Equipment information

Boonton Electronic 7200 Level Meter
Manufacturer
Boonton Electronic
Model 7200
Date 1996
Category Measurement instruments
Group Level Meter
Description CAPACITANCE METER
Information
                                    The Model 7200 is a microprocessor-based capadtancc meter
which provides fully automatic, 1 MHz capacitance and loss
measurements. Its operating capacitance range is 0 to 2000
pF, and its conductance range is 0 to 2000 pS. The following
features make the Model 7200 suitable for a wide variety of
applications.
a. Versatile Displays. The Model 7200 measures the parallel
capacitance and conductance of the device under test From
these measured parameters» it can calculate and display the
equivalent series and parallel resistance, series
capacitance, dissipation factor, and quality factor.
Capacitance can also be displayed as a deviation from a
programmable reference value in % or pF units.
b. Accuracy. The base accuracy of Model 7200 for capacitance
measurements is 025 % of reading -t- 02 % of full scale +
0.005 pF, and the basic accuracy for conductance
measurements is US % of reading +- 2j0 % of full scale +
0.05 fiS + 2(coC)2, where C is the parallel capacitance in
Farads.
c. Programmable Bias and Test Level. The Model 7200 utilizes
a 1 MHz test signal with programmable levels of15,30,50, or
100 millivolts. It accepts, measures, and displays external
DC bias voltages over a range of ± 200 volts. An internal
bias Power supply is programmable over a ± 100 volt range.
Bias voltages of either polarity can be applied to the HI
test terminals. This bias capability with fast responding C,
G, and V outputs makes the instrument ideal far C-V or G-V
semiconductor plots, as well as DLTS material studies.
d. Wide Zeroing Range. The Model 7200 can zero stray
capacitances of up to2000pF automatically with a single
keystroke. As a result of this wide zeroing capability, the
range of the instrument can be effectively increased to 4000
pF by first zeroing the instrument with a 2000 pF specimen
connected to the input terminals.
e. Ease of Operation. Human engineering con-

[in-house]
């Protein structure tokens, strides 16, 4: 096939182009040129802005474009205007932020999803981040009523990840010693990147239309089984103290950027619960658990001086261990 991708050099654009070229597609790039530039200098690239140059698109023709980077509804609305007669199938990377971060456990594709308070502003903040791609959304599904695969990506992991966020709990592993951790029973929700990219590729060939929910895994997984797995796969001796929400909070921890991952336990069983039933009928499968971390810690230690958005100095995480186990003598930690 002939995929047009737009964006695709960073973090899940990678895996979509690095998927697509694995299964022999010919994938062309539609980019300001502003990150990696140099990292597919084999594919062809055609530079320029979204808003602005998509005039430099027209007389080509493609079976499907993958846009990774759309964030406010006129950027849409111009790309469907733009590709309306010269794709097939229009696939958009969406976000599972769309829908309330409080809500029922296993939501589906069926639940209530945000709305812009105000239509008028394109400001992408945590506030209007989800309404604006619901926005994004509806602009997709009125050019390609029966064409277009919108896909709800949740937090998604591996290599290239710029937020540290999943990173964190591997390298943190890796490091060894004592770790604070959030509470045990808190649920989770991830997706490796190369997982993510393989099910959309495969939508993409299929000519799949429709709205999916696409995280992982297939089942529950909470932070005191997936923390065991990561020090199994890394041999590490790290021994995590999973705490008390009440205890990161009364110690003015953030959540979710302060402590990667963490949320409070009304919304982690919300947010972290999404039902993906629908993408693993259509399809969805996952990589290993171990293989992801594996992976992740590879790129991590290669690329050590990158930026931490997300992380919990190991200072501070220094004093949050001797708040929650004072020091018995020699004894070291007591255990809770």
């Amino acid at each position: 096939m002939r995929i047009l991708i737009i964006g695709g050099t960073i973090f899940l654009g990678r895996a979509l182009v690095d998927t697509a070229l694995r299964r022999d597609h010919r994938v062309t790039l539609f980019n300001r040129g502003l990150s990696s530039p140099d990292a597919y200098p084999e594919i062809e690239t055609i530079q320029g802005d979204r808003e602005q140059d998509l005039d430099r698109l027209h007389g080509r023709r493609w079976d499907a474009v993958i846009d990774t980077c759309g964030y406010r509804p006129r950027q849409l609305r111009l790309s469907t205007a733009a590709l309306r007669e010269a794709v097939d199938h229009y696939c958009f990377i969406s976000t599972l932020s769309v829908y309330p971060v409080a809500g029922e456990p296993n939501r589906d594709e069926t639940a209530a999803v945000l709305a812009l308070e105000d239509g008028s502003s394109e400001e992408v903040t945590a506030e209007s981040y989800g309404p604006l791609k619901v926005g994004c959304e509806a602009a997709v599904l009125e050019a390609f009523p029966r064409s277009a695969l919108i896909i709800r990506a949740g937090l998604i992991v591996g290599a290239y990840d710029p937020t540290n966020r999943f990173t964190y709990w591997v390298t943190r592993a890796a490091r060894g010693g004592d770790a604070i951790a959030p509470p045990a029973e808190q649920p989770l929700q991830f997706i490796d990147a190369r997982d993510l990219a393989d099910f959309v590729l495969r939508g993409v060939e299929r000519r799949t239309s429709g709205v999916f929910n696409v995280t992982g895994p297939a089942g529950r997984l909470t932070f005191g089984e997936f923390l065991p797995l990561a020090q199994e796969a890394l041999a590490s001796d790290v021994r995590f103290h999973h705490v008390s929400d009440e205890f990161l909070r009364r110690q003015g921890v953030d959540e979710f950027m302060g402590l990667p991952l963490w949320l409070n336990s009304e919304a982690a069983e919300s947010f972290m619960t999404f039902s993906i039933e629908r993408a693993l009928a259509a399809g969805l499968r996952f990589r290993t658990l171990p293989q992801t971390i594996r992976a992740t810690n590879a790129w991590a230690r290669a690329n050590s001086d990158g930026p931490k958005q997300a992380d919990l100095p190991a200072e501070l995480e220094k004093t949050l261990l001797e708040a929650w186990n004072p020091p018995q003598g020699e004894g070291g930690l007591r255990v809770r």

sidérations have been emphasized in both the mechanical and
electrical design of Model 7200. Measurement modes, test
signal levels, bias voltages, and reference capacitance and
conductance values are easily programmable with front- panel
keystrokes. Ranging and measurement are fully automatic.
Measured values and settings are displayed on a 20-character
vacuum-fluorescent display with of measurement to minimize
the possibility of misinterpretation. LEDs indicate active keys.
f. Panel Setup Storage and Recall. The Model 7200 can store
up to 99 complete panel setups in nonvolatile memory. Each
stored setup can be recalled by entering the stored program
number either locally or through the GPEB bus. This feature
is especially useful when a series of often- repeated test
sequences needs to be performed.
g. IEEE-488 Interface. The Model 7200 uses a microprocessor
with a fixed internal program for automatic control of all
measurement, computation, and display functions. The use of
a microprocessor facilitates interfacing with ATE systems.
The Model 7200 is equipped with a full-function IEEE-488 bus
interface. All front panel control functions, with the
exception of the PLOT and LCL/INIT key functions, are
remotely programmable. For rapid data transfer, C, G, and V
information is available simultaneously.
h. Analog Outputs. Analog voltages proportional to measured
values of capacitance, conductance, and bias are
continuously available at rear panel connectors for
application to an analog plotter.
i. Remote Measurements. Because of its tolerance of loading
capacitances, the Model7200 is particularly useful for
measurements at a point remote from the front panel test
terminals, such as in environmental chambers, in areas of